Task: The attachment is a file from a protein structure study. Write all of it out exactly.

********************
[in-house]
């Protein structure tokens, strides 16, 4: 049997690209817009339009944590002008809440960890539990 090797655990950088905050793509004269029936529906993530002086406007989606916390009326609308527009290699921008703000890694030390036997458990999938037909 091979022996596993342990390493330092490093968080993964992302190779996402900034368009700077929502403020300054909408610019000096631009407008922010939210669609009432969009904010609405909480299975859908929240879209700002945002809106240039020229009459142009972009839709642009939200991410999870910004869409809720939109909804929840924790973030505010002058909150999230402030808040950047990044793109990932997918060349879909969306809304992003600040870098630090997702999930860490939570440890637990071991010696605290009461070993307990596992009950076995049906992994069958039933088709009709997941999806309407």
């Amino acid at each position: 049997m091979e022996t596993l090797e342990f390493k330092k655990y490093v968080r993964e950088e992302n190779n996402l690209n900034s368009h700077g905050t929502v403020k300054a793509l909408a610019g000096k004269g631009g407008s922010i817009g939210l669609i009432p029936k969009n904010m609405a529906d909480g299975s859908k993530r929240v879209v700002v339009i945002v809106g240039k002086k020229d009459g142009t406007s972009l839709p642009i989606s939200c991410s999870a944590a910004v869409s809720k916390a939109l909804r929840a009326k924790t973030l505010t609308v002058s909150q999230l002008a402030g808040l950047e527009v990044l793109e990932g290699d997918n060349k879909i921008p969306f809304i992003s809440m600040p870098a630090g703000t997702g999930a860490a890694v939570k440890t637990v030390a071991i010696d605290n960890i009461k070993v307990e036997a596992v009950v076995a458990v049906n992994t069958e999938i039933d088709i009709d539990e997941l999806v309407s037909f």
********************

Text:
[in-house]
């Protein structure tokens, strides 16, 4: 049997690209817009339009944590002008809440960890539990 090797655990950088905050793509004269029936529906993530002086406007989606916390009326609308527009290699921008703000890694030390036997458990999938037909 091979022996596993342990390493330092490093968080993964992302190779996402900034368009700077929502403020300054909408610019000096631009407008922010939210669609009432969009904010609405909480299975859908929240879209700002945002809106240039020229009459142009972009839709642009939200991410999870910004869409809720939109909804929840924790973030505010002058909150999230402030808040950047990044793109990932997918060349879909969306809304992003600040870098630090997702999930860490939570440890637990071991010696605290009461070993307990596992009950076995049906992994069958039933088709009709997941999806309407």
């Amino acid at each position: 049997m091979e022996t596993l090797e342990f390493k330092k655990y490093v968080r993964e950088e992302n190779n996402l690209n900034s368009h700077g905050t929502v403020k300054a793509l909408a610019g000096k004269g631009g407008s922010i817009g939210l669609i009432p029936k969009n904010m609405a529906d909480g299975s859908k993530r929240v879209v700002v339009i945002v809106g240039k002086k020229d009459g142009t406007s972009l839709p642009i989606s939200c991410s999870a944590a910004v869409s809720k916390a939109l909804r929840a009326k924790t973030l505010t609308v002058s909150q999230l002008a402030g808040l950047e527009v990044l793109e990932g290699d997918n060349k879909i921008p969306f809304i992003s809440m600040p870098a630090g703000t997702g999930a860490a890694v939570k440890t637990v030390a071991i010696d605290n960890i009461k070993v307990e036997a596992v009950v076995a458990v049906n992994t069958e999938i039933d088709i009709d539990e997941l999806v309407s037909f």